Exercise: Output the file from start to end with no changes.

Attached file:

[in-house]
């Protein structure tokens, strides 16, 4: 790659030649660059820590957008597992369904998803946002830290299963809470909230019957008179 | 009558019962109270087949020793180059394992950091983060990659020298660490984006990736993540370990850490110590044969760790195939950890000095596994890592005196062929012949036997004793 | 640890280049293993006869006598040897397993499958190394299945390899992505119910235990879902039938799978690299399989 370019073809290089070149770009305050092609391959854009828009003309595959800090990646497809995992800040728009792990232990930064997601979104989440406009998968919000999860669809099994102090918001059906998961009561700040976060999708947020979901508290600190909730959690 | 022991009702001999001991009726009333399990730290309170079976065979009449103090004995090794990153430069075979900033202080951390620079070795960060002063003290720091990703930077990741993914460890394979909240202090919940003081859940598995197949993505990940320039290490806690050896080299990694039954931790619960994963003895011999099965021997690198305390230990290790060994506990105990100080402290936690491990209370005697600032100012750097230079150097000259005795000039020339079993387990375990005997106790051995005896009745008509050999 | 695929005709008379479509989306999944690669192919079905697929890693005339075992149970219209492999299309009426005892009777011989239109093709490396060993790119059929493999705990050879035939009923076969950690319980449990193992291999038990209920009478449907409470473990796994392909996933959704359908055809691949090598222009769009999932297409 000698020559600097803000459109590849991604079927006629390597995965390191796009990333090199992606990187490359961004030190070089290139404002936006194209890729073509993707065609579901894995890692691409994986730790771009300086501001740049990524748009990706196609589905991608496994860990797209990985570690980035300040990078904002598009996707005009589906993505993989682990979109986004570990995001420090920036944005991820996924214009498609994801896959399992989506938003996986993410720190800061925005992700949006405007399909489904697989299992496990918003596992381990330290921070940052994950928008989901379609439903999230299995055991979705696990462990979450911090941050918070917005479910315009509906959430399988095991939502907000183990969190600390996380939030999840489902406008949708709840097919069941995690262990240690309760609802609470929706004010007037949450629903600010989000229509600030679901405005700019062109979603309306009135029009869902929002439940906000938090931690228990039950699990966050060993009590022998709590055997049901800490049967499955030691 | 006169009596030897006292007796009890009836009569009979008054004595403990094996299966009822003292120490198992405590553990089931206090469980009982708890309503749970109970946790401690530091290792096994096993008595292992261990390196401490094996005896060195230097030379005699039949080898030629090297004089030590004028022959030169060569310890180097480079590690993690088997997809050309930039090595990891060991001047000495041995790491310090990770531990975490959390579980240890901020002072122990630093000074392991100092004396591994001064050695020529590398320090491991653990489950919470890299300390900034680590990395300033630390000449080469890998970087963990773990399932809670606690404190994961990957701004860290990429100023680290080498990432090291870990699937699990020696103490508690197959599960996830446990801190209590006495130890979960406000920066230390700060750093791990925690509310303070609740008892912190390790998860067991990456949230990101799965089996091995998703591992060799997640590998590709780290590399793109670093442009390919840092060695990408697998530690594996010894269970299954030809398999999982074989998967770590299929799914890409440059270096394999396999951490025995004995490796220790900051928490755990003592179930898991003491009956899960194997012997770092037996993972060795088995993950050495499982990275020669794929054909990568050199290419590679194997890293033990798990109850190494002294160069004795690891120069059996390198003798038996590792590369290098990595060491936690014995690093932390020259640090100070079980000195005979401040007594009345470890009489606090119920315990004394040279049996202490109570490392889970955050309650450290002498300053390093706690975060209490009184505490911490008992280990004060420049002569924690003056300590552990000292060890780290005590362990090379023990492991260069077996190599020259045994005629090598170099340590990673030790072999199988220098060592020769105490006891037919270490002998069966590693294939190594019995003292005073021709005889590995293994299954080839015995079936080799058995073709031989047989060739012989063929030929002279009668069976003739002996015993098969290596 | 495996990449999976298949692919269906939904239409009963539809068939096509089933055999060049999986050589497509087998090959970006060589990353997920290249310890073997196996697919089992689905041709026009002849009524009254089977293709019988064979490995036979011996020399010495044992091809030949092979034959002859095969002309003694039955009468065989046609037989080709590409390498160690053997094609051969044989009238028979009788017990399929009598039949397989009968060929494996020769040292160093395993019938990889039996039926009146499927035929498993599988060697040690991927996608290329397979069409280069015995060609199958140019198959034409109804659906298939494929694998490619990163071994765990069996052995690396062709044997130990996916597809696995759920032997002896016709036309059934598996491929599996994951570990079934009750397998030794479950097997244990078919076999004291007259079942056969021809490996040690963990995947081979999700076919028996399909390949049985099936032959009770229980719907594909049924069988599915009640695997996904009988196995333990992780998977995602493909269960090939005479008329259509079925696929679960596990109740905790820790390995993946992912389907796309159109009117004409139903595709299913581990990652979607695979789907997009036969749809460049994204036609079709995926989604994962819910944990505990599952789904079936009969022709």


[in-house]
């Protein structure tokens, strides 16, 4: 790659030649660059820590957008597992369904998803946002830290299963809470909230019957008179 | 009558019962109270087949020793180059394992950091983060990659020298660490984006990736993540370990850490110590044969760790195939950890000095596994890592005196062929012949036997004793 | 640890280049293993006869006598040897397993499958190394299945390899992505119910235990879902039938799978690299399989 370019073809290089070149770009305050092609391959854009828009003309595959800090990646497809995992800040728009792990232990930064997601979104989440406009998968919000999860669809099994102090918001059906998961009561700040976060999708947020979901508290600190909730959690 | 022991009702001999001991009726009333399990730290309170079976065979009449103090004995090794990153430069075979900033202080951390620079070795960060002063003290720091990703930077990741993914460890394979909240202090919940003081859940598995197949993505990940320039290490806690050896080299990694039954931790619960994963003895011999099965021997690198305390230990290790060994506990105990100080402290936690491990209370005697600032100012750097230079150097000259005795000039020339079993387990375990005997106790051995005896009745008509050999 | 695929005709008379479509989306999944690669192919079905697929890693005339075992149970219209492999299309009426005892009777011989239109093709490396060993790119059929493999705990050879035939009923076969950690319980449990193992291999038990209920009478449907409470473990796994392909996933959704359908055809691949090598222009769009999932297409 000698020559600097803000459109590849991604079927006629390597995965390191796009990333090199992606990187490359961004030190070089290139404002936006194209890729073509993707065609579901894995890692691409994986730790771009300086501001740049990524748009990706196609589905991608496994860990797209990985570690980035300040990078904002598009996707005009589906993505993989682990979109986004570990995001420090920036944005991820996924214009498609994801896959399992989506938003996986993410720190800061925005992700949006405007399909489904697989299992496990918003596992381990330290921070940052994950928008989901379609439903999230299995055991979705696990462990979450911090941050918070917005479910315009509906959430399988095991939502907000183990969190600390996380939030999840489902406008949708709840097919069941995690262990240690309760609802609470929706004010007037949450629903600010989000229509600030679901405005700019062109979603309306009135029009869902929002439940906000938090931690228990039950699990966050060993009590022998709590055997049901800490049967499955030691 | 006169009596030897006292007796009890009836009569009979008054004595403990094996299966009822003292120490198992405590553990089931206090469980009982708890309503749970109970946790401690530091290792096994096993008595292992261990390196401490094996005896060195230097030379005699039949080898030629090297004089030590004028022959030169060569310890180097480079590690993690088997997809050309930039090595990891060991001047000495041995790491310090990770531990975490959390579980240890901020002072122990630093000074392991100092004396591994001064050695020529590398320090491991653990489950919470890299300390900034680590990395300033630390000449080469890998970087963990773990399932809670606690404190994961990957701004860290990429100023680290080498990432090291870990699937699990020696103490508690197959599960996830446990801190209590006495130890979960406000920066230390700060750093791990925690509310303070609740008892912190390790998860067991990456949230990101799965089996091995998703591992060799997640590998590709780290590399793109670093442009390919840092060695990408697998530690594996010894269970299954030809398999999982074989998967770590299929799914890409440059270096394999396999951490025995004995490796220790900051928490755990003592179930898991003491009956899960194997012997770092037996993972060795088995993950050495499982990275020669794929054909990568050199290419590679194997890293033990798990109850190494002294160069004795690891120069059996390198003798038996590792590369290098990595060491936690014995690093932390020259640090100070079980000195005979401040007594009345470890009489606090119920315990004394040279049996202490109570490392889970955050309650450290002498300053390093706690975060209490009184505490911490008992280990004060420049002569924690003056300590552990000292060890780290005590362990090379023990492991260069077996190599020259045994005629090598170099340590990673030790072999199988220098060592020769105490006891037919270490002998069966590693294939190594019995003292005073021709005889590995293994299954080839015995079936080799058995073709031989047989060739012989063929030929002279009668069976003739002996015993098969290596 | 495996990449999976298949692919269906939904239409009963539809068939096509089933055999060049999986050589497509087998090959970006060589990353997920290249310890073997196996697919089992689905041709026009002849009524009254089977293709019988064979490995036979011996020399010495044992091809030949092979034959002859095969002309003694039955009468065989046609037989080709590409390498160690053997094609051969044989009238028979009788017990399929009598039949397989009968060929494996020769040292160093395993019938990889039996039926009146499927035929498993599988060697040690991927996608290329397979069409280069015995060609199958140019198959034409109804659906298939494929694998490619990163071994765990069996052995690396062709044997130990996916597809696995759920032997002896016709036309059934598996491929599996994951570990079934009750397998030794479950097997244990078919076999004291007259079942056969021809490996040690963990995947081979999700076919028996399909390949049985099936032959009770229980719907594909049924069988599915009640695997996904009988196995333990992780998977995602493909269960090939005479008329259509079925696929679960596990109740905790820790390995993946992912389907796309159109009117004409139903595709299913581990990652979607695979789907997009036969749809460049994204036609079709995926989604994962819910944990505990599952789904079936009969022709």